Loyalty programs may be commonplace across the retail industry, but few are capable of rewarding members on a personal level. Société de transport de Montréal (STM) may not be a retailer, but retail chains can learn a valuable lesson from how the transportation company rewards individual consumers for their loyalty.
By many accounts, Walgreens is already a mobile retailing veteran. But eager to keep its service exciting and valuable, the drug store chain recently added a new product-mapping service within its mobile strategy.
Walgreens began its mobile journey in September 2009, when it launched an app designed to “improve the way our customers interact with us,” explained Tim McCauley, senior director, mobile commerce for Deerfield, Ill.-based Walgreens.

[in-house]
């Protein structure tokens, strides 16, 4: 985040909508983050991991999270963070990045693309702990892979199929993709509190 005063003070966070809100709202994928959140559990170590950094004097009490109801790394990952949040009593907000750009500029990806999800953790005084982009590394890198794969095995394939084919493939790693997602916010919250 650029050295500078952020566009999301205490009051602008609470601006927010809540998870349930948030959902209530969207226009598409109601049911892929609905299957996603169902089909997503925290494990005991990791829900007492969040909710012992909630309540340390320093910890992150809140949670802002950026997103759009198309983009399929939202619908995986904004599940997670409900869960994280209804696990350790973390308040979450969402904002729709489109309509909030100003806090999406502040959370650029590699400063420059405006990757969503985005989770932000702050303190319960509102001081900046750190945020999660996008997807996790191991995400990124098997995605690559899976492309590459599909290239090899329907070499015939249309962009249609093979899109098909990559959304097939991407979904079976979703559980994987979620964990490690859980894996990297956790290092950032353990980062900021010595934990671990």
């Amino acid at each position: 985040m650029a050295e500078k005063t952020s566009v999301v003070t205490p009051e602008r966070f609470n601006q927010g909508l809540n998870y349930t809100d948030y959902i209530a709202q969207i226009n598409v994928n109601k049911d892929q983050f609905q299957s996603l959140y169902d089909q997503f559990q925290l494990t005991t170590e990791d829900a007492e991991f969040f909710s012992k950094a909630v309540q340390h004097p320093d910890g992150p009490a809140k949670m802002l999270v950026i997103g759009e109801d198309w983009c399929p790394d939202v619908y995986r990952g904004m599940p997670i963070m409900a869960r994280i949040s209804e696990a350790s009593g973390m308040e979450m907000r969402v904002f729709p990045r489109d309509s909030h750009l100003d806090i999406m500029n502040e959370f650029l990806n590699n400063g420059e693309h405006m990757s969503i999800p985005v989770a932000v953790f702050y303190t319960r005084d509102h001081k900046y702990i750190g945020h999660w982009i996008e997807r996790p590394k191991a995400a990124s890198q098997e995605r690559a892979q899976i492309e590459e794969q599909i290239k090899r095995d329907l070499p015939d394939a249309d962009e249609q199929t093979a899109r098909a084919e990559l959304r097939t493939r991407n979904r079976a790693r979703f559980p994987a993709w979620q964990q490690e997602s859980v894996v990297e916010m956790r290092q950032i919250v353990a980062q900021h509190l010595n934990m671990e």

With approximately 95% of retail purchases still occurring in physical stores (according to the National Retail Federation), it has never been more important to find new ways to engage, and connect with, in-store shoppers. For The Finish Line, mobile point-of-sale was a critical component in its drive to enhance the customer’s shopping experience.
One of the biggest problems for retailers is ensuring they have the right sizes and styles available in the correct stores. Retailers that have trouble planning localized assortments are at an additional disadvantage.
Town Shoes knows this challenge firsthand. The 60-year-old company relied on spreadsheets to create assortments, making targeted or clustered store assortments nearly impossible.
Eager to make more effective business decisions, many retailers are reevaluating their business intelligence strategies. With a renewed focus on breaking down enterprise-wide silos, retailers are making a move to the next generation of BI, which includes giving line and store managers access to predictive analytics tools and multifunctional views of data.